Measles is notorious for moving quickly through a non-immunized population, but a large outbreak in Minnesota presented another challenge. As public health officials and hospitals moved to rapidly immunize people at risk, the clinical picture was clouded by numerous vaccine-associated rash illnesses (VARI).
“It’s estimated that this reaction can occur in about 5% of non-immune MMR vaccine recipients, and it can be clinically indistinguishable from measles,” said Rajal Mody, MD, MPH, a CDC epidemiologist assigned to the Minnesota Department of Health in St. Paul.
Mody presented the results of the investigation recently in San Diego at the IDWeek conference.
“Even routine measles testing doesn’t really help because it is going to be positive for both true measles as well as VARI,” he said. “Although it is not considered contagious, and is not really that much of a medical risk factor — it’s not dangerous to people who have it — it does pose risks of unnecessary isolation of patients, unnecessary contact investigations, and post-exposure prophylaxis. All of this is really a waste of public health resources at a time when they are really limited due to a big outbreak investigation.”
During April through June 2017, Minnesota was hit with the largest measles outbreak in the state in 27 years. In another chapter to a familiar story, a disease once declared eradicated in the U.S. exploded in a population that did not vaccinate their children. Somali families living in Minnesota feared onset of autism with receipt of measles-mumps-rubella (MMR) vaccine, an association that has been thoroughly debunked time and again by the CDC and independent epidemiologists.
“Anti-vaccination advocates latched on to the Somali parents’ fears and passed on misinformation that MMR was the cause,” Mody said. “The outbreak disproportionately affected children of Somali descent.”
The index case in the outbreak was a one-year-old child of Somali descent with no history of travel or known exposures. The child went to two daycare centers attended by other Somali children, and these children went on to multiple other daycare centers.
“The index patient set off a chain reaction,” Mody said. “Transmission occurred in over five daycare centers, two schools, one hospital, and at least 16 households. We investigated over 8,400 exposed contacts. About 8% or 700 people were susceptible to measles and the public health department excluded more than 500 people from public settings, such as schools and non-emergency healthcare visits.”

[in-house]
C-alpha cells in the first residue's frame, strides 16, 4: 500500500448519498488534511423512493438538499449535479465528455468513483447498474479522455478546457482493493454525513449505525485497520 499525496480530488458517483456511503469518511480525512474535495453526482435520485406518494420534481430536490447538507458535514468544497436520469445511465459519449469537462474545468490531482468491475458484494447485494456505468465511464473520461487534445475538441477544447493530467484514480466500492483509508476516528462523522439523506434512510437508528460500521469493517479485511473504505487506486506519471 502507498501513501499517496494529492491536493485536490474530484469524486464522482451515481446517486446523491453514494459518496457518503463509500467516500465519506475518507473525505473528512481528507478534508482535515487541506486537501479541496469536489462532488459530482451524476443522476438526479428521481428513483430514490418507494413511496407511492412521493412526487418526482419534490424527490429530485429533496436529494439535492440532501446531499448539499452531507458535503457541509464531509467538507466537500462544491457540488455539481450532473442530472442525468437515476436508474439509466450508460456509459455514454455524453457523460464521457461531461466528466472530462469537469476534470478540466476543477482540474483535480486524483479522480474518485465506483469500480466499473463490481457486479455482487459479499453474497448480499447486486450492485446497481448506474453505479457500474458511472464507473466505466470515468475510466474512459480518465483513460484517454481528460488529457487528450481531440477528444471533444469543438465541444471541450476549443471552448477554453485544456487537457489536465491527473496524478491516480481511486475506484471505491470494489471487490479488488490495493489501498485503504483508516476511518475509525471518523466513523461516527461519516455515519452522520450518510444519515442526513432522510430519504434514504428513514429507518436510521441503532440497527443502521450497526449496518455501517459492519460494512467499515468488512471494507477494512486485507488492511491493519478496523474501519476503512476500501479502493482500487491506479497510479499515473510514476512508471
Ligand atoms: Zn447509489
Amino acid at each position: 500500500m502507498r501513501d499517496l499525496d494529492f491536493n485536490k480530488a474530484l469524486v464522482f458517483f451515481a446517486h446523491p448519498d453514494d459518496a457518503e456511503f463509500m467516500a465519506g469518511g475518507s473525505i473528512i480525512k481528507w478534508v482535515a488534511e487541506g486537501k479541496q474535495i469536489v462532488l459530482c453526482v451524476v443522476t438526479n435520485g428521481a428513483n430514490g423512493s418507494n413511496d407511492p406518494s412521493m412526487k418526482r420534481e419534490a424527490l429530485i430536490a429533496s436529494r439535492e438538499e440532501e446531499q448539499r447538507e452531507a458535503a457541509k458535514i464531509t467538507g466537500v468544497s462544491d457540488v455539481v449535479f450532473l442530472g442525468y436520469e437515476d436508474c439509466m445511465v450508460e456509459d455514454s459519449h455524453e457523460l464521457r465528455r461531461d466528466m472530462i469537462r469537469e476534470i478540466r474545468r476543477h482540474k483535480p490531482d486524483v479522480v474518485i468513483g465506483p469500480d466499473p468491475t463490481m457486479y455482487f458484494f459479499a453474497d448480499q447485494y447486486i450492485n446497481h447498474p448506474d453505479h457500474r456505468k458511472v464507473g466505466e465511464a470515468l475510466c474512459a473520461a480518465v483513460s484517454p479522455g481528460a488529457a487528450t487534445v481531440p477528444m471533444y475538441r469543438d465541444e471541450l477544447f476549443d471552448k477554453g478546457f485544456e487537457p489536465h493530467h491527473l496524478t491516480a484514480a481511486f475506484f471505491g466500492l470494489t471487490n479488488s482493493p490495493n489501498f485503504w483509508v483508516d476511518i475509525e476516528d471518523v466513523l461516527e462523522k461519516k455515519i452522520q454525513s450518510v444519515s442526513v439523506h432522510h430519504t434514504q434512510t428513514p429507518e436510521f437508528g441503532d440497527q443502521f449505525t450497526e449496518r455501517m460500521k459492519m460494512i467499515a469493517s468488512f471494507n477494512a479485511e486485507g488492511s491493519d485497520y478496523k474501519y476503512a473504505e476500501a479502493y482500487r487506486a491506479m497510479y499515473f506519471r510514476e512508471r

The outbreak vaccine protocol was an accelerated two-dose MMR recommendation for children.
“They would have the first dose at 12 months and the second dose as early as 28 days following the first dose,” he said. “We initially gave this recommendation for the highest-risk children, those in Hennepin County and Somali children statewide.”
As vaccination and testing increased so did suspected VARI, which was defined as a rash occurring in a person within 21 days after receipt of MMR vaccine, and in whom a measles vaccine strain was detected in nasal or pharyngeal swabs or urine samples. More than 42,000 MMR doses were administered during the outbreak. Mody and fellow investigators ultimately identified 71 measles cases and 30 cases of VARI. The median age of VARI patients was 1.2 years, and for measles cases 2.8 years.
VARI diagnosis increased with rising MMR administration, with rash onset occurring a median of 11 days after immunization. The clinical presentations between VARI and measles can be hard to discern, but an epidemiological link to a known case is a strong indicator that it is a real measles infection.
“Presence or absence of measles exposures is an important distinguishing factor,” Mody said.
- Martin K, Mody R, Desilva M, et al. Sorting the Wheat from the Chaff: Vaccine-Associated Rash Illness Occurring amidst a Large Measles Outbreak — Minnesota, 2017. Abstract LB-8. IDWeek 2017. Oct. 4-8, 2017. San Diego.